by Conner Lai, MS4
In the 1900s, my grandparents lived a modest life in Guangzhou, China. My grandma made money as a singer and grandpa as a photographer. They had everything they wanted. However, things changed when Chinese soldiers came knocking on their door. They were investigating the neighborhood for families violating the one-child policy. In their home they discovered three young children and incredibly large fines were imposed on them. Eventually they fled to the U.S. to preserve the welfare of their children.
Despite the hard work and sacrifices my grandparents made to establish a successful restaurant in the US, they were constantly reminded of their outsider status. Most people didn’t look like them, speak like them or understand their lived experiences as immigrants from the other side of the world. Their experience with healthcare was no different. Doctors would have difficulty seeing them beyond the lab values, diagnoses, and broken English. As foreign and uneducated patients, they were often left with many questions and few answers. “Chinese doctor. We need Chinese doctor.” my grandma would insist. My dad, an auto engineer, would take responsibility for filling in the gaps the best he could by interpreting bills and using google to answer medical questions. Navigating the healthcare system was exhausting for them and they inevitably lost faith, relying on familiar Eastern home remedies instead. My grandpa eventually developed cardiovascular complications from undiagnosed diabetes and my grandma nearly lost her life to multiple bouts of severe pneumonia, all illnesses reasonably managed or prevented with proper care.
Like my grandparents, thousands of individuals, especially those of marginalized communities, face circumstances that prevent them from receiving the care they need. Hearing about my grandparents’ experiences motivated me to take action to address the health disparities so prevalent within our country. I learned the importance of representation in medicine and the need to uplift those unable or reluctant to seek care. As a medical student, I had the unique opportunity to make a difference in the lives of many underserved individuals. As VP on the Asian Pacific American Medical Student Association (APAMSA), I helped organize, write and produce educational videos to improve elderly Asian-American COVID knowledge, a population who were often the least informed and most hesitant to seek treatment. To help address prejudice and discrimination in the medical system, I helped lead CHM’s unconscious bias elective to teach other medical students ways to be more conscious of their thoughts and feelings towards others and the consequences implicit bias can have on the patients they care for. Additionally, I serve on Spartan Street Medicine and at Detroit’s Cass Clinic, providing care to individuals facing homelessness, a population heavily underserved and forgotten. Many of the patients need help managing diseases or medical complications that could have been prevented had they had access to primary care. This experience and apparent need for more quality primary care physicians highly motivate me to choose family medicine.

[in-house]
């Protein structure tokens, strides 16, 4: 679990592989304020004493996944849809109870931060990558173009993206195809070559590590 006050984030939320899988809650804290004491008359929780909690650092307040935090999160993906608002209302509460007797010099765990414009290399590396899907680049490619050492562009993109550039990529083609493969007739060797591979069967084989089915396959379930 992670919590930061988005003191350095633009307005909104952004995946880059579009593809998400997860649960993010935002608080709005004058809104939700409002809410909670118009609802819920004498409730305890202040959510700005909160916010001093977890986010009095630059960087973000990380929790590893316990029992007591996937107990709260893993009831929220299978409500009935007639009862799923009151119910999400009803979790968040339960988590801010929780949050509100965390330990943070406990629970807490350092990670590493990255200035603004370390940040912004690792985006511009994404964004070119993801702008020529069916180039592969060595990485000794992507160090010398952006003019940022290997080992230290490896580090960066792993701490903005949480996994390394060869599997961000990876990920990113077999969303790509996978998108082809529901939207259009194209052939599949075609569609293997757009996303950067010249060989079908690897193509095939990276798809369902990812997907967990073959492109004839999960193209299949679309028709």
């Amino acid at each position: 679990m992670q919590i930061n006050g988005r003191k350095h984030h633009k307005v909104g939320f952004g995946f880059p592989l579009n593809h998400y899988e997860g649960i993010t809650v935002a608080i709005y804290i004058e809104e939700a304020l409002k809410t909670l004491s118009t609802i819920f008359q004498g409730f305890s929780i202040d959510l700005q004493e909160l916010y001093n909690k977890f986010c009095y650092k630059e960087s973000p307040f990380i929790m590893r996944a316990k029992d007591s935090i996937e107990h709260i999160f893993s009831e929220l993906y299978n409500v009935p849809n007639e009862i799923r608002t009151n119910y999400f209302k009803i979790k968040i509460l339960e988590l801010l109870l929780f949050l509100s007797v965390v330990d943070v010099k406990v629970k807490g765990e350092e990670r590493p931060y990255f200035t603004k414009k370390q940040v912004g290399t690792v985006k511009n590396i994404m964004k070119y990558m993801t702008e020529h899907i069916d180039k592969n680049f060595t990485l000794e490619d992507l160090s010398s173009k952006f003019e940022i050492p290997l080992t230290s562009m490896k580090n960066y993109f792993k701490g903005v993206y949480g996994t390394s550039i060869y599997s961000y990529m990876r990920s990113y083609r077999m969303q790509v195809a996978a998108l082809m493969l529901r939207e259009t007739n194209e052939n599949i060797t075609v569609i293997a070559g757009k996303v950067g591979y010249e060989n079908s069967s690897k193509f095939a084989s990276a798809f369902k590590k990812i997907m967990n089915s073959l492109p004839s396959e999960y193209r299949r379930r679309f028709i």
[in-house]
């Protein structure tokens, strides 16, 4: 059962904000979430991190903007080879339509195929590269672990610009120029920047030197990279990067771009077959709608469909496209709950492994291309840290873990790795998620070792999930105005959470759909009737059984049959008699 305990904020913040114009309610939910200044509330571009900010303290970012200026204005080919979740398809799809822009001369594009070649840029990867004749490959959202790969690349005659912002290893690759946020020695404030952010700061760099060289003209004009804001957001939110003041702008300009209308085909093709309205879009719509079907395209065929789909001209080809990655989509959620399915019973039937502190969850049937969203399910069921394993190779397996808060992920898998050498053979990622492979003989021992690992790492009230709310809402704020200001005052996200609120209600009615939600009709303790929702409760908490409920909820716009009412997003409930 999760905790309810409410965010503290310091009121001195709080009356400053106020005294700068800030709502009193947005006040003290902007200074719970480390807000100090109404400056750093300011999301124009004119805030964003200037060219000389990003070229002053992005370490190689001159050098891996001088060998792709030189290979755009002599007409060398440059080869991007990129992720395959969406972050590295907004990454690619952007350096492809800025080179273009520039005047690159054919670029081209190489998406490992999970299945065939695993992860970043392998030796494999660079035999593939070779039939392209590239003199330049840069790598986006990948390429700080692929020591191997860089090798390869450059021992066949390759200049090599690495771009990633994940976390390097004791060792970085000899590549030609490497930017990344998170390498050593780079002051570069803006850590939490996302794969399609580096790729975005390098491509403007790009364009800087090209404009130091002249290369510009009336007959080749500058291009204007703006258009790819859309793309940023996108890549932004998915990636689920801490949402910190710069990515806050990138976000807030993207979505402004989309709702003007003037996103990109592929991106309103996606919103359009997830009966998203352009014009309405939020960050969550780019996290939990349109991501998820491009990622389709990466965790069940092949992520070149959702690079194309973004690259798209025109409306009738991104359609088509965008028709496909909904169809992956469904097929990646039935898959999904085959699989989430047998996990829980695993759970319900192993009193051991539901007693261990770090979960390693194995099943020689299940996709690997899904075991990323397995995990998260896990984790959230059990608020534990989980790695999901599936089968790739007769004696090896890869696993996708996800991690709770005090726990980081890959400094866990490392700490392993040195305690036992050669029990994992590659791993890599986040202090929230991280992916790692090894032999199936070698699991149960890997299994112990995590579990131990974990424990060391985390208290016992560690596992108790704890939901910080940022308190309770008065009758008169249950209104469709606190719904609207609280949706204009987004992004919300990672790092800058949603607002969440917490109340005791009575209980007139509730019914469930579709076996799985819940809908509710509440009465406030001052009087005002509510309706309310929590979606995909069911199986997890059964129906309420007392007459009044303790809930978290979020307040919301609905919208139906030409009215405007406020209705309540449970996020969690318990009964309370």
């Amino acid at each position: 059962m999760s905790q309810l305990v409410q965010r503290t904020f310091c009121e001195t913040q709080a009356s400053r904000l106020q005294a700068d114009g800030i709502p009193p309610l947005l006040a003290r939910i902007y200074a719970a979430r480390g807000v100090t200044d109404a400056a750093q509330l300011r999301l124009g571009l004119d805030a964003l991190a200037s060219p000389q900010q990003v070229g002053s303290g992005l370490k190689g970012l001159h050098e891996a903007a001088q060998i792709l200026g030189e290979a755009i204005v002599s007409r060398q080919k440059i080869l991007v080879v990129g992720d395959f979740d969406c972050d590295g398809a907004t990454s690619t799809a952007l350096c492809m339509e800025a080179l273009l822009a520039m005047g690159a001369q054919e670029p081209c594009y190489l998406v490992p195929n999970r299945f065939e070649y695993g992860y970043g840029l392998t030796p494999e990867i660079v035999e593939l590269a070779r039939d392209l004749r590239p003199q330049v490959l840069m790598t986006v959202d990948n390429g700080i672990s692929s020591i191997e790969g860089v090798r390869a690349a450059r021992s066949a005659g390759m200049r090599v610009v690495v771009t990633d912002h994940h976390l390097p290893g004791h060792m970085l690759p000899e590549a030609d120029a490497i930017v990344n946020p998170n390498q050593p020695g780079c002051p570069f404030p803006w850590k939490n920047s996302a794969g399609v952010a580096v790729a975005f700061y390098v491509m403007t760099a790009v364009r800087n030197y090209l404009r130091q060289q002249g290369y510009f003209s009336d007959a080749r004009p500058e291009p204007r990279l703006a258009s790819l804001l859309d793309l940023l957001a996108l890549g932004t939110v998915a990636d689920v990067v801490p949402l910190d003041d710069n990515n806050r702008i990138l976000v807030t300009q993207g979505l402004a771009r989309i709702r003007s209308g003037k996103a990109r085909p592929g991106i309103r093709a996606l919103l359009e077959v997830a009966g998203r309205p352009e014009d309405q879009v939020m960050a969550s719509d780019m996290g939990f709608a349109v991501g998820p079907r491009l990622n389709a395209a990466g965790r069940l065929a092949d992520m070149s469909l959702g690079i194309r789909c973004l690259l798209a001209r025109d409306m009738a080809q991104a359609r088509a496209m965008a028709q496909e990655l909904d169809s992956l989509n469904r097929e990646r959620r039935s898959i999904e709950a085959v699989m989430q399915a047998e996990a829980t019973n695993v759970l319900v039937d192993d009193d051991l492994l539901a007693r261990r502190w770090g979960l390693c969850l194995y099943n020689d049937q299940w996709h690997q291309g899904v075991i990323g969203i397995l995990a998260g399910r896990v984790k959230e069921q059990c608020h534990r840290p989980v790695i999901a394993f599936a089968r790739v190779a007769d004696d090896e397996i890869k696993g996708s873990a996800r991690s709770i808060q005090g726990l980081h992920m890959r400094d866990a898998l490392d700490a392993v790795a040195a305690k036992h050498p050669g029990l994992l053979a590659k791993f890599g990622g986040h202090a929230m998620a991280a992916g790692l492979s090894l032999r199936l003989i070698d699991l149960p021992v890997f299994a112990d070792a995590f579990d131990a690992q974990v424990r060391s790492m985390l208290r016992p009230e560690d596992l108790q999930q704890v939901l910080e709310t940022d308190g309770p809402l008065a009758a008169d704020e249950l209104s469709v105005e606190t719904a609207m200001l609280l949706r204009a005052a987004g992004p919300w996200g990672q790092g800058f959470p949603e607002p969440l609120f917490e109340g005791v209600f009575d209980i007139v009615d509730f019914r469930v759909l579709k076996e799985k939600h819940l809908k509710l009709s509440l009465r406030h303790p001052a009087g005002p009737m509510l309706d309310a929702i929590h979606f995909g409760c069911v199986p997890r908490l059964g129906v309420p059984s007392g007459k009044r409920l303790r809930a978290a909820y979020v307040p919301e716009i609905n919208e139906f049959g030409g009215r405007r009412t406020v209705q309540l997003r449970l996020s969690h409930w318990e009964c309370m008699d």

The difficulties that patients face these days are just as diverse as the communities they’re a part of. The various barriers to care in addition to the national shortage of primary care providers makes it apparent that there’s a need for more frontline providers. I want to be the family physician that strives to meet patients where they’re at. I want to be the family physician that comforts and empowers people to take charge of their health. I’m interested in the TIP program because it aligns with these goals. Through unique academic and clinical experiences, it would provide me invaluable support in my journey to become the family physician people like my grandparents needed.